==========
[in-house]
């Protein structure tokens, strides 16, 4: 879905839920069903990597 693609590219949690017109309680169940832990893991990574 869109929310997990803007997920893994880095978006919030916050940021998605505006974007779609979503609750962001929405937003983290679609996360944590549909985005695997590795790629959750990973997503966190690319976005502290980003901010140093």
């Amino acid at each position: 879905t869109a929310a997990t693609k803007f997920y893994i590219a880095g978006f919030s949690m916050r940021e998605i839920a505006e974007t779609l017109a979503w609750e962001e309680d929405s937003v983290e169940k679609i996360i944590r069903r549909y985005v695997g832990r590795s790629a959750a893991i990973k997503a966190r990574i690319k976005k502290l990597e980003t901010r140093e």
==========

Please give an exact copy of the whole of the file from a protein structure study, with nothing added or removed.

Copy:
[in-house]
């Protein structure tokens, strides 16, 4: 879905839920069903990597 693609590219949690017109309680169940832990893991990574 869109929310997990803007997920893994880095978006919030916050940021998605505006974007779609979503609750962001929405937003983290679609996360944590549909985005695997590795790629959750990973997503966190690319976005502290980003901010140093």
């Amino acid at each position: 879905t869109a929310a997990t693609k803007f997920y893994i590219a880095g978006f919030s949690m916050r940021e998605i839920a505006e974007t779609l017109a979503w609750e962001e309680d929405s937003v983290e169940k679609i996360i944590r069903r549909y985005v695997g832990r590795s790629a959750a893991i990973k997503a966190r990574i690319k976005k502290l990597e980003t901010r140093e």